United States Motor Company, Brush Division Search this
overall: 78 in x 64 in x 9 3/16 ft; 198.12 cm x 162.56 cm x 2.79197 m
Like Henry Ford, automobile manufacturer Alanson P. Brush encouraged people of ordinary means to give up horses, bicycles, and streetcars and buy cars. Brush emphasized small size and light weight as ways to reduce manufacturing costs and adapt cars to dirt roads that were alternately bumpy in dry weather and muddy in wet weather. Like Ford, he designed an automobile that was low-priced and suited to rural conditions. Introduced in 1907, the Brush automobile had a one-cylinder engine, a hardwood chassis frame, and tough, resilient hardwood axles and wheels. It featured innovations such as coil springs and shock absorbers, which smoothed the ride. The 1912 Liberty-Brush was a simplified version of the Brush runabout and was priced at $350. The Ethyl Corporation donated this Liberty-Brush runabout to the museum in 1976.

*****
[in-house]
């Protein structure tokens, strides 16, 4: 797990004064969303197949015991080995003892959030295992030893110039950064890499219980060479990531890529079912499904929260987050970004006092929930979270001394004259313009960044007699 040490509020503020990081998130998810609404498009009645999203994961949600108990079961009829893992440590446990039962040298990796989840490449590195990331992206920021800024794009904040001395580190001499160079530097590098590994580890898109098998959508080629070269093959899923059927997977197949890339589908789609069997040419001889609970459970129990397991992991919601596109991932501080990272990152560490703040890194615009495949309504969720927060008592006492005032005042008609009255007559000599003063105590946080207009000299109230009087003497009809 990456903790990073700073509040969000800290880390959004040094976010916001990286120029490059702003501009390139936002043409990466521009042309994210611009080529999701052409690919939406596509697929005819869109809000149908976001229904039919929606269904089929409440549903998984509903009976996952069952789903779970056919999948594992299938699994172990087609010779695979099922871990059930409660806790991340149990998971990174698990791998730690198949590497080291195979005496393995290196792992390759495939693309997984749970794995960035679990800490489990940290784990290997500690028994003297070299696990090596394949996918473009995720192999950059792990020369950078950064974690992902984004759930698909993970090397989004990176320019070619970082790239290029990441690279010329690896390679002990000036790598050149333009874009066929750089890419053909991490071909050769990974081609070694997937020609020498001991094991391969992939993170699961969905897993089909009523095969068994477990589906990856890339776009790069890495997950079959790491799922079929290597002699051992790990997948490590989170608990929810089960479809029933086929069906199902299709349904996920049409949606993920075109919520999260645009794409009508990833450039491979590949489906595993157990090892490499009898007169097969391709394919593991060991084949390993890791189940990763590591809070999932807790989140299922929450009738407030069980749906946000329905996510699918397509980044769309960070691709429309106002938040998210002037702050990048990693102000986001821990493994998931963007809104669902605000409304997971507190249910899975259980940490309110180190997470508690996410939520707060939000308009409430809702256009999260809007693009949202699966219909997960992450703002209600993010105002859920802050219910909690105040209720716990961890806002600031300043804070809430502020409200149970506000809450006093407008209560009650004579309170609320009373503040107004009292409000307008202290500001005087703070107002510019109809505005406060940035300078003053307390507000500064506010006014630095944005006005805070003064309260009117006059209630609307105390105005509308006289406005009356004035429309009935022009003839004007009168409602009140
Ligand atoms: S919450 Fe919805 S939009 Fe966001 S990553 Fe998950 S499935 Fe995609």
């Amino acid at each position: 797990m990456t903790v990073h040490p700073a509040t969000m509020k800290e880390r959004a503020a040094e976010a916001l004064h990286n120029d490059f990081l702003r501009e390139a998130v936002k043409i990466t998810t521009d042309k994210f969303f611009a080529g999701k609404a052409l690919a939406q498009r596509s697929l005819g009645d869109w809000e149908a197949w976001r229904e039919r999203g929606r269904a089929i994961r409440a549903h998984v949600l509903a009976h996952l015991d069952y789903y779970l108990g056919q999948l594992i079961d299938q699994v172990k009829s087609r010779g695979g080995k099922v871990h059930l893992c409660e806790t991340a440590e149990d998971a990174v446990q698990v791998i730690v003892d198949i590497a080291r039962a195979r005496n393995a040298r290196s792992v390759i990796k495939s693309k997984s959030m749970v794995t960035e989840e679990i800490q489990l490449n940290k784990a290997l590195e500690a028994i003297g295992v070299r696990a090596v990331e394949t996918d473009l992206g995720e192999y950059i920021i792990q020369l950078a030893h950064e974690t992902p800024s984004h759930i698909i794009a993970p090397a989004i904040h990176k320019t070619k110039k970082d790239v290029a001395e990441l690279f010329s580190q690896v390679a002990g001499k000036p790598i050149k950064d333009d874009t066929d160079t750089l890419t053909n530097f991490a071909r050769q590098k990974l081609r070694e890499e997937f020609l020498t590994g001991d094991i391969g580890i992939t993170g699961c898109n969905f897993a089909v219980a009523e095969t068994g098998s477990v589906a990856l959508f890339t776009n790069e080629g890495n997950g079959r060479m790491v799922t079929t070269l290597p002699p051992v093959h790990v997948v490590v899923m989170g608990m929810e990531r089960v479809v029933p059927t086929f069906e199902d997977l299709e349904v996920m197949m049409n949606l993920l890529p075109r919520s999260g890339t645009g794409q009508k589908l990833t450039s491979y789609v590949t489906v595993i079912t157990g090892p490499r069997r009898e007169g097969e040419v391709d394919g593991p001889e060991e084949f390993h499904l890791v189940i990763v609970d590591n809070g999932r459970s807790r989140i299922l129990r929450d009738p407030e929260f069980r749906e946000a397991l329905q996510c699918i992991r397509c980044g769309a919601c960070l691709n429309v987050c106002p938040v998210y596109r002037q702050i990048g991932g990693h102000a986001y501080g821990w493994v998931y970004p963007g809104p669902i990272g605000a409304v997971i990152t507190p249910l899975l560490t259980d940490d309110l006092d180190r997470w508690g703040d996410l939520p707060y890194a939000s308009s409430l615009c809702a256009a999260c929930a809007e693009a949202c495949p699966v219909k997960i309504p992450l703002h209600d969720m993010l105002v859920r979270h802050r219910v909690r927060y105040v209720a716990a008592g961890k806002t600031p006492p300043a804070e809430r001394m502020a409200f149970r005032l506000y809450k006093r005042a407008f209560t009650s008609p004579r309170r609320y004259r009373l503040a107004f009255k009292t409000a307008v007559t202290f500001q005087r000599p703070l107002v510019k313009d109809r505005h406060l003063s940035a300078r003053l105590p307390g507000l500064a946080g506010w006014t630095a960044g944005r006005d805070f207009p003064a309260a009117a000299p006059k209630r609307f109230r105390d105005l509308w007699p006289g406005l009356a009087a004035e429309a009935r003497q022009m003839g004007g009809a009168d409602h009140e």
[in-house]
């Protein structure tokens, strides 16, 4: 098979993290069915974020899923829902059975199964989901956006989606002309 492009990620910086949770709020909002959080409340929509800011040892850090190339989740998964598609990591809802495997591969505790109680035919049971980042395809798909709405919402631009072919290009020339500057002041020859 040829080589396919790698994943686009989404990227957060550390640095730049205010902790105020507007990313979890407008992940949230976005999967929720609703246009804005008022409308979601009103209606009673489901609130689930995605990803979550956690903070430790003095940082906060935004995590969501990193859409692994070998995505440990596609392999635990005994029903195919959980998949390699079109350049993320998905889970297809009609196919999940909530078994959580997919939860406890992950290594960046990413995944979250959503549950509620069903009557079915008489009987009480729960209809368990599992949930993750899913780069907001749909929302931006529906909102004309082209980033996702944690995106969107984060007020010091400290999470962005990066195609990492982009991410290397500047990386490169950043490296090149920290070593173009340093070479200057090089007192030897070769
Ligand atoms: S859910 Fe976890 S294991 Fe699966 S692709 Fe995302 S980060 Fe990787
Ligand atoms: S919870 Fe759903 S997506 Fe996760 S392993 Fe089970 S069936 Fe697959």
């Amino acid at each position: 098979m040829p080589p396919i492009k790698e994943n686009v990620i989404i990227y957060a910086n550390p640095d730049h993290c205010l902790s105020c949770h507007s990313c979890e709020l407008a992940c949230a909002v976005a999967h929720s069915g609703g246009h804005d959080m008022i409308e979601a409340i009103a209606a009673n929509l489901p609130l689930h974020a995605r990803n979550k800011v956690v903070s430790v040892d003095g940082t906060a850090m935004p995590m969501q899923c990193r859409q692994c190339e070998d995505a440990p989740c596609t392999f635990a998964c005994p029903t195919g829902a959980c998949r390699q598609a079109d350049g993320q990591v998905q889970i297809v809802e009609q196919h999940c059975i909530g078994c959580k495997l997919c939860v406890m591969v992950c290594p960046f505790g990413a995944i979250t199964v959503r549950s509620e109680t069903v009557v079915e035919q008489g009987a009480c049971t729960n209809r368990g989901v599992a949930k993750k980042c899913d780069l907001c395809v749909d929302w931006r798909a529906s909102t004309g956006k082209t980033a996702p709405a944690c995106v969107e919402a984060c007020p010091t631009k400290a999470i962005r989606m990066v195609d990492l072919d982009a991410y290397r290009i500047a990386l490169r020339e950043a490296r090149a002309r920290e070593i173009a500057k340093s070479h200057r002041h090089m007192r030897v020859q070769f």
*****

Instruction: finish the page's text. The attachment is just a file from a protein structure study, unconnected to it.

In the early 1900s, the automobile became more than a rich person's toy. Demand was strong among farmers, workers, and the middle class. Used cars provided a less expensive alternative to new ones, but problems with quality, reliability, and parts availability limited their appeal. Several car manufacturers introduced new models that were affordable, dependable and designed for everyday use on country roads or city streets. Because of its wooden chassis and wooden axles, the Brush automobile (1907-13) was exceptionally lightweight and resilient. The small, one-cylinder Brush appealed to many motorists because of its simplicity, relatively low price, and chassis features that were well suited to rural roads. Wider axles were available for use in the South, where a 60-inch tread fit wagon ruts on country roads. Brush cars were fairly popular, but the company's financial difficulties and competition from better automobiles brought an end to the venture in 1913.